As for alcohol, well… that’s pricey wherever you go. Iceland, Sweden, Finland and Norway all have state-run liquor shops that have a monopoly on sales of wine, spirits and strong beer.
The exception is Denmark, where alcohol can be bought in any supermarket or kiosk and so is much cheaper.
Add to this the fact that Denmark makes one of world’s best-selling beers and you can pick up a decent can of local beer at a supermarket in Denmark for a bargain 6 DKK!
|Meal for two (mid-range restaurant)
|Meal for two (high-end restaurant)
|Bottle of beer in supermarket/bottle shop
|Bottle of wine in supermarket/bottle shop
|From 90 SEK
|From 135 NOK
|From 85 DKK
|From 14 EUR
|From 2750 ISK
|Draught beer in a bar
Sightseeing and entertainment
Well, the good news is that all five Nordic countries are known for their stunning scenery and wonderful natural attractions, which don’t cost a penny to enjoy.
Hiking, wild swimming in lakes, campfires on the beach and watching out for the northern lights are just some of the free nature-related activities that are available to all in abundance in Scandinavia.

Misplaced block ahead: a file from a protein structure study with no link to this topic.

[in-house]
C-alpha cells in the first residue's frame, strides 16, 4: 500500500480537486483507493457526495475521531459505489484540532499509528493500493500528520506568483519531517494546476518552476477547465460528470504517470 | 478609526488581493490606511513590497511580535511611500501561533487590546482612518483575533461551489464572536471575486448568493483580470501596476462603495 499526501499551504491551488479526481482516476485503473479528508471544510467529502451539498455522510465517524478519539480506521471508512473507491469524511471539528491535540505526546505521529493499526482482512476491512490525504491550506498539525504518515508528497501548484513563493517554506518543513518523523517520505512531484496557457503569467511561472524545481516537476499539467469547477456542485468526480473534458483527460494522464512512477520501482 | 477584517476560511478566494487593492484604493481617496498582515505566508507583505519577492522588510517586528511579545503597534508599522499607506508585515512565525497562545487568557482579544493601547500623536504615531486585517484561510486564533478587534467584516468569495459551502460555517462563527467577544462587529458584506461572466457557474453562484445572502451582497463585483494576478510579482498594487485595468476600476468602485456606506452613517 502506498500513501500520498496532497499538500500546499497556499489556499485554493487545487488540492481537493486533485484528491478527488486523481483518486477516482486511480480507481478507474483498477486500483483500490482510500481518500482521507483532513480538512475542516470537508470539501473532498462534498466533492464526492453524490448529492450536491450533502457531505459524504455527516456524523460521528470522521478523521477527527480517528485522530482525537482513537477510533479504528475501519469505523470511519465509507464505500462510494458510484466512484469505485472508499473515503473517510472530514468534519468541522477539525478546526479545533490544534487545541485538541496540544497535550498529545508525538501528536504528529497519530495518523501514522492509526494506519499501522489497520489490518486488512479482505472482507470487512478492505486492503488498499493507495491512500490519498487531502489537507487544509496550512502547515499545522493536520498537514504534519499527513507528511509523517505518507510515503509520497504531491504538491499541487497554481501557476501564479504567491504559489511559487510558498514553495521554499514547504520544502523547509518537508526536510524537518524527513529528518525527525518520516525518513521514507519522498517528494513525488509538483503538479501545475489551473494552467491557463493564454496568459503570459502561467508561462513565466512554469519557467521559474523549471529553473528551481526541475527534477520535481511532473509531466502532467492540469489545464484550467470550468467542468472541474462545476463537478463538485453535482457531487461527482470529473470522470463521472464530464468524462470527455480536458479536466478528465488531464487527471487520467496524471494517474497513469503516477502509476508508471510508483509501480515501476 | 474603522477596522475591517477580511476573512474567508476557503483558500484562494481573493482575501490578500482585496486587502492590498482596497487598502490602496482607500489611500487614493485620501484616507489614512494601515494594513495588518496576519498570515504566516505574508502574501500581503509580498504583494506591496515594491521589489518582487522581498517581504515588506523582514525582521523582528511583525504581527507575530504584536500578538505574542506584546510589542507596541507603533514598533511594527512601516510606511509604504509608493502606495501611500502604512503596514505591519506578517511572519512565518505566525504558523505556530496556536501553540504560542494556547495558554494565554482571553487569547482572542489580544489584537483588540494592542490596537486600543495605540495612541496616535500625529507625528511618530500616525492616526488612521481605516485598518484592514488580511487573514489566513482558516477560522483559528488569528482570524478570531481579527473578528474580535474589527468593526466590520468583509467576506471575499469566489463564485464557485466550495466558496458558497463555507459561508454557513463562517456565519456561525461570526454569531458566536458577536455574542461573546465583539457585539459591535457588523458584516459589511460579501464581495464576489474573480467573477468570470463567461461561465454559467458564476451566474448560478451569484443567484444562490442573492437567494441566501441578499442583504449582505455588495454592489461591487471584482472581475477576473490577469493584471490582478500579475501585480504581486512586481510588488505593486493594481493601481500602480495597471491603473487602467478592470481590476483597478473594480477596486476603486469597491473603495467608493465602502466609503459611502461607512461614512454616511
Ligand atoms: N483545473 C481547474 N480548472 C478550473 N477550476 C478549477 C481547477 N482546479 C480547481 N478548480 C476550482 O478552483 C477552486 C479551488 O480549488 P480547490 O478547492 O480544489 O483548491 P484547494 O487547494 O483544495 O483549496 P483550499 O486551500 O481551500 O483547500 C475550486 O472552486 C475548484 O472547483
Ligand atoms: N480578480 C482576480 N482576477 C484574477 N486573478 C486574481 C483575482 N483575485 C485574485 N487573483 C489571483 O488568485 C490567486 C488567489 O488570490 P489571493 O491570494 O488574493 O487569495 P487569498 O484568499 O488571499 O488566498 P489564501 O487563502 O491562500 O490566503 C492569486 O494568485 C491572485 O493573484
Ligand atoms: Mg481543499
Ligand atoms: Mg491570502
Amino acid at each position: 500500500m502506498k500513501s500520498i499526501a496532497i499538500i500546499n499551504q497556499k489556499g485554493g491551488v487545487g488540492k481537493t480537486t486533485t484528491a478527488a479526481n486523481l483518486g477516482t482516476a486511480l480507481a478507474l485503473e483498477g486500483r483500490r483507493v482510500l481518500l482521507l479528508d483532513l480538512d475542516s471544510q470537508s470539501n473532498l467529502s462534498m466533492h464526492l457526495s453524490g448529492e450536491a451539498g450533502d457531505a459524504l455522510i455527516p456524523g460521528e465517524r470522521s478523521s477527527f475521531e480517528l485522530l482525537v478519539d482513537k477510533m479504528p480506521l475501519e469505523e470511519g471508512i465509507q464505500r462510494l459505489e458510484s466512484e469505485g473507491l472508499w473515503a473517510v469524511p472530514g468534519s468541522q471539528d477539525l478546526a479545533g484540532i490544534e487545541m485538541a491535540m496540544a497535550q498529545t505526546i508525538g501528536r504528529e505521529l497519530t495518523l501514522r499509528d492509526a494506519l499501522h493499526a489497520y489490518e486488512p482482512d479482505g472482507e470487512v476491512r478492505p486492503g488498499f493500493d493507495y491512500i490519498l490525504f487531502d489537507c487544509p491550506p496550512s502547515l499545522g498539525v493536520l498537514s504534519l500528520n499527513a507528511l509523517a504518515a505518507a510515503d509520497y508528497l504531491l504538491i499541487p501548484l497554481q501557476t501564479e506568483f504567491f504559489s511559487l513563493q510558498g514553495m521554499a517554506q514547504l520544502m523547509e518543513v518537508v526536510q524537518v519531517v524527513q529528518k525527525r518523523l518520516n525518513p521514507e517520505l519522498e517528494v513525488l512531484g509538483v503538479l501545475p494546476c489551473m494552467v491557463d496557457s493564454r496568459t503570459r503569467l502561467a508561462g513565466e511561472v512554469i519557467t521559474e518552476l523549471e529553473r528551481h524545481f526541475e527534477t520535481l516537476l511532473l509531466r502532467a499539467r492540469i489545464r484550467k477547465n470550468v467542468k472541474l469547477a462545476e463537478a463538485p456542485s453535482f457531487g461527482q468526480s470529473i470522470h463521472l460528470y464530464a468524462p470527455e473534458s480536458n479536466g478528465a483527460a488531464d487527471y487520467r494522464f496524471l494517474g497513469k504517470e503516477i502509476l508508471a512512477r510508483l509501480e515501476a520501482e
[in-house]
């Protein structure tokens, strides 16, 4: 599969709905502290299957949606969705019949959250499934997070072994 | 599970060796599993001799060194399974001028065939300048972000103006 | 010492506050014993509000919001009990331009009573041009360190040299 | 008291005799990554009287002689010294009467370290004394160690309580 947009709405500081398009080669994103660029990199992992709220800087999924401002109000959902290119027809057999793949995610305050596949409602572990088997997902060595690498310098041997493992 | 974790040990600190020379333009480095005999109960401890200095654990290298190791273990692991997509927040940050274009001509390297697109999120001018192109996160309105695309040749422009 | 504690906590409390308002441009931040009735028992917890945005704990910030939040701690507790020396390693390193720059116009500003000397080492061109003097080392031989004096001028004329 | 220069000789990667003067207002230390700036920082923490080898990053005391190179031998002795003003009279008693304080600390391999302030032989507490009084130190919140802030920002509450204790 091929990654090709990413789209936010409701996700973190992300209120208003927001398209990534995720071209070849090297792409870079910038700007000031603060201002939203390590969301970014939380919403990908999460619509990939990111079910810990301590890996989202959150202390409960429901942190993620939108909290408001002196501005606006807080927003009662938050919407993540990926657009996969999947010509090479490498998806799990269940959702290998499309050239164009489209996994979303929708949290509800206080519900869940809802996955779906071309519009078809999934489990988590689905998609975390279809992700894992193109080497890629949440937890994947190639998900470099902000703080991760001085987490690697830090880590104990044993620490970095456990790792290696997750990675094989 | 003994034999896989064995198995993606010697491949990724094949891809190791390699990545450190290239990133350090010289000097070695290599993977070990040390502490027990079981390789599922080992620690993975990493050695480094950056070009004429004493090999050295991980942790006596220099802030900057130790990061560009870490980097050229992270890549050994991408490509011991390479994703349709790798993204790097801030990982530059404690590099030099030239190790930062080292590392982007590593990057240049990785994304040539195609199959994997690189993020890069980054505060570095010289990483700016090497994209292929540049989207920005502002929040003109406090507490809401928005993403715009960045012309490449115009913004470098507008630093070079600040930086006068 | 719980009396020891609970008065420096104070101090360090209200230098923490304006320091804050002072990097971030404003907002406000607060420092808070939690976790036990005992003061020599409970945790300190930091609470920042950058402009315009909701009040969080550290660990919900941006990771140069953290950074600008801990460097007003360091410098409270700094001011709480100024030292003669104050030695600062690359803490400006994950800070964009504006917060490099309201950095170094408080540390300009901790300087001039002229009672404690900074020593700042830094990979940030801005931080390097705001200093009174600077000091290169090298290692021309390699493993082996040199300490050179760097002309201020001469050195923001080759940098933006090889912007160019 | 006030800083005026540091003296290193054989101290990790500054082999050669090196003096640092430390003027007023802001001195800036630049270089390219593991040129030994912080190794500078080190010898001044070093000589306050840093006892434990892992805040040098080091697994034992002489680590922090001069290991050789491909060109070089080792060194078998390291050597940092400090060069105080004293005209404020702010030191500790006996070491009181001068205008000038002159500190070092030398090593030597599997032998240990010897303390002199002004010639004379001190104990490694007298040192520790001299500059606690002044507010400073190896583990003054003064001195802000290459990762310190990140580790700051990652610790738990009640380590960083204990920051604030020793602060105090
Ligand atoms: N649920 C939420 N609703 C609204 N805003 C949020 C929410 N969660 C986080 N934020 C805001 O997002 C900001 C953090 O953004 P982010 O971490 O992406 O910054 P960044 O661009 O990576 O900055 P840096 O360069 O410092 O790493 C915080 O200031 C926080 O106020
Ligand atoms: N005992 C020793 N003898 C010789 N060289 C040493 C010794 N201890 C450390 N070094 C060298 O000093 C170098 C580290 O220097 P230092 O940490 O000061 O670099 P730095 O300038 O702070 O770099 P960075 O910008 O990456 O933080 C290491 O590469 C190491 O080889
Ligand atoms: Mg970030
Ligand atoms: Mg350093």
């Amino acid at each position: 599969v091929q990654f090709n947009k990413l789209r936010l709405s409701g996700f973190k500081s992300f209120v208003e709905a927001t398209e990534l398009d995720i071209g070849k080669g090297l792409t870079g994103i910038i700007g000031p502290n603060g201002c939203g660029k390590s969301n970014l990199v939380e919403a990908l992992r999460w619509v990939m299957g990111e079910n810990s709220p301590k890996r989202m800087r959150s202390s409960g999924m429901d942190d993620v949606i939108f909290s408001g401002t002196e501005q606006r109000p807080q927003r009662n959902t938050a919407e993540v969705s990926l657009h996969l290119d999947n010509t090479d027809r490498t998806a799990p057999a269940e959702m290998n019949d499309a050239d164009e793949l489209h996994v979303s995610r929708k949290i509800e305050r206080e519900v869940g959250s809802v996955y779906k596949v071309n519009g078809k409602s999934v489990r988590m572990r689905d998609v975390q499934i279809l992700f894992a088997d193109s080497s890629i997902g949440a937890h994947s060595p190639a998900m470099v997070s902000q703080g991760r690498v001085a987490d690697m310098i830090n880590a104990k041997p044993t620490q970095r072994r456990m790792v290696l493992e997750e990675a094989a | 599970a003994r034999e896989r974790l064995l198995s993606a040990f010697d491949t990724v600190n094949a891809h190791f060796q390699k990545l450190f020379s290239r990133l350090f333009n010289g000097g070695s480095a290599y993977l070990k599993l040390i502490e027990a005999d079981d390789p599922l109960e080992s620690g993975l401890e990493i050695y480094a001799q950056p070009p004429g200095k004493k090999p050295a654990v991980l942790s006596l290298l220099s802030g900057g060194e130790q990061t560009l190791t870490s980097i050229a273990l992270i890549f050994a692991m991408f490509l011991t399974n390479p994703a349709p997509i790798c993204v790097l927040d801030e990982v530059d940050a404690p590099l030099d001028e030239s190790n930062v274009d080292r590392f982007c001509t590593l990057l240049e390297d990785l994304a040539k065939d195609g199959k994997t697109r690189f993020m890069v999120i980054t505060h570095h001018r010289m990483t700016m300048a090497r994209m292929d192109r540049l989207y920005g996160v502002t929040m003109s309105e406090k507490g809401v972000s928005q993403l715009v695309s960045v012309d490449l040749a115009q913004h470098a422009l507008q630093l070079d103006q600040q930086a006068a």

However, getting to some of the most popular dramatic outdoor attractions can be pricey, and indulging in any of the wow-factor activities such as husky-sledging or reindeer rides won’t come cheap.
So, it pays to plan ahead and do the maths when it comes to working whether it’s cheaper to get to some of the more remote dramatic natural sights by public transport, or on one of these awesome guided tours.
Of course, when the weather’s bad you’ll need some indoor entertainment so we’ve given prices below for cinema tickets and admission fees for a top city centre museum.
|City centre walking tour (2–3hr)
|Two cinema tickets
|Capital city museum/attraction
|Vasa Museum 190 SEK
|Bygdøynes museums 380 NOK